I want to construct an autonomous RF PCB module powered by a solar panel. To achieve this, I have obtained solar harvester and battery charger integrated circuits (ICs) designed to charge a Li-Po battery with a voltage of 4.1 V. Following this, my intention is to establish a connection between the power section and the RF/microcontroller (MCU) section.

To mitigate potential noise issues, it has been suggested to use a low dropout regulator (LDO.) The drawback of LDO lies in its lower efficiency compared to switching mode regulators, particularly concerning thermal power losses. This becomes especially critical in the context of solar autonomous power, where efficiency is a key consideration.

Upon my understanding, the primary source of noise is the electromagnetic interference (EMI/EMF) generated by the high frequency of the switching mode regulator. To address this, I am contemplating splitting the entire project into two distinct parts. The first part would encompass the power components, including the harvester charger, battery, and a switching mode regulator providing a 3.3 V output. The second part would involve the RF/MCU components. Power would then be transmitted from the power PCB to the RF section using wires with a length of 10-30cm. This approach is aimed at creating sufficient distance between the switching mode and the RF components to prevent EMI.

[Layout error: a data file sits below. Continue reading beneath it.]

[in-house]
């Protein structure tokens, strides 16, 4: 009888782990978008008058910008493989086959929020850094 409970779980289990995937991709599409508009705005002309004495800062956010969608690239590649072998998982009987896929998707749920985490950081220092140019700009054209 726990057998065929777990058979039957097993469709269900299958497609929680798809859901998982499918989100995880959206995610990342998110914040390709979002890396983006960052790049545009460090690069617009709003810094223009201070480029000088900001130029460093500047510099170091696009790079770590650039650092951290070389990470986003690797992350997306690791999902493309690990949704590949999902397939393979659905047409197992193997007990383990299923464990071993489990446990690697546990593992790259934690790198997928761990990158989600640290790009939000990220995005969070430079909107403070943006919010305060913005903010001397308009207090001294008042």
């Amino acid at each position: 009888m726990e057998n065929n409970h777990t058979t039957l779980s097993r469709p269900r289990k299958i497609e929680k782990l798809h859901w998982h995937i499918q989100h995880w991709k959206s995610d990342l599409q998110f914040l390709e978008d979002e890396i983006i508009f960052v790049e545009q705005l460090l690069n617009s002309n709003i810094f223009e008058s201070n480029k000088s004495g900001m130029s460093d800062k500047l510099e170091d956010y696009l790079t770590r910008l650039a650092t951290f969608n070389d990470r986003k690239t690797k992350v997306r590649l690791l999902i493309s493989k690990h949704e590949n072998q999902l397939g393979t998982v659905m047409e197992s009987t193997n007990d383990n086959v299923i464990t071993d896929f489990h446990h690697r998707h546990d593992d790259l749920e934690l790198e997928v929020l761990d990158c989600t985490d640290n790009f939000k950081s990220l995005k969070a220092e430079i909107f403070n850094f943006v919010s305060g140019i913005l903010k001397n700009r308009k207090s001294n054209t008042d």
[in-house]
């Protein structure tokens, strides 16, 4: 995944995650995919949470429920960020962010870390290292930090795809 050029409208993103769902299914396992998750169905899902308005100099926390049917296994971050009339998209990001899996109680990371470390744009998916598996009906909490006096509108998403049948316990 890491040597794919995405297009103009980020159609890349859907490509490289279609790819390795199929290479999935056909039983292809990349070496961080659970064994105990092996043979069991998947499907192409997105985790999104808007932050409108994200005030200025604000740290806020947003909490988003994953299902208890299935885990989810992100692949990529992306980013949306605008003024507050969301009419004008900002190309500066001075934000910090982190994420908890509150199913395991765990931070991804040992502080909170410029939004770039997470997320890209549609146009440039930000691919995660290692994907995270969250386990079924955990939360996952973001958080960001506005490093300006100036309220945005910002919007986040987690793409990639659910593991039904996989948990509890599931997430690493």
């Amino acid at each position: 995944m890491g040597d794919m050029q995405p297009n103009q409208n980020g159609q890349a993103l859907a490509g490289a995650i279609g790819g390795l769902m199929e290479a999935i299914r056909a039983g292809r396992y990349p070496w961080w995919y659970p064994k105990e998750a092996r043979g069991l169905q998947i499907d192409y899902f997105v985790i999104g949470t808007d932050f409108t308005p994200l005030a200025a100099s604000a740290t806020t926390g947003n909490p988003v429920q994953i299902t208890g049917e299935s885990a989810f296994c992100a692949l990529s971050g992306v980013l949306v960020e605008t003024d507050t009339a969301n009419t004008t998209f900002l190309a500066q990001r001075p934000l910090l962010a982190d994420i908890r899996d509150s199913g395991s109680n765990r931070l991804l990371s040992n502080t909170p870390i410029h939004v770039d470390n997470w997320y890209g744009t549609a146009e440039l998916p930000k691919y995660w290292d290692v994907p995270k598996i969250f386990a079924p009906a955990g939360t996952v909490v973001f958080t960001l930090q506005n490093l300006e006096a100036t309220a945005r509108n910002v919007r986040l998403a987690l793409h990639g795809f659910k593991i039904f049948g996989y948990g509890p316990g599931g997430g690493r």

I seek your advice on whether this approach would effectively solve the noise problem, or if using an LDO remains the optimal solution.


1 Answer 1


That sounds like a broad question but I'll try my best to give some general info whilst keeping the answer not too long.

  • The presence of a switching regulator is enough to get both conducted and radiated EMI problems. But LDO helps to solve a limited portion i.e. radiated EMI will still be there (partly or fully).

  • If you are size-limited you may want to consider buck regulators running at a switching frequency of at least 1 MHz. In this case the harmonic content (switching noise) may contain higher frequencies with higher amplitudes. So if you run 30-centimetre long cables directly from the output of a switching regulator, depending on the switching frequency and frequency (noise) content of the output, these cables may radiate ~1/2/4 GHz (full/half/quarter wave). Good layout and filtering are required.

  • The regulator's choke can be a good source of radiated EMI. Consider shielded chokes along with good layout and, if necessary, external shielding and filtering.

  • Flat-wire chokes have one of their legs connected to a longer wire segment due to their construction (see below). This longer wire can radiate. So, if you use such a choke don't connect this long-wire leg to the switching node.

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  • A switching regulator tends to pollute the input line. So the supply cables can radiate. A good input filtering is required.

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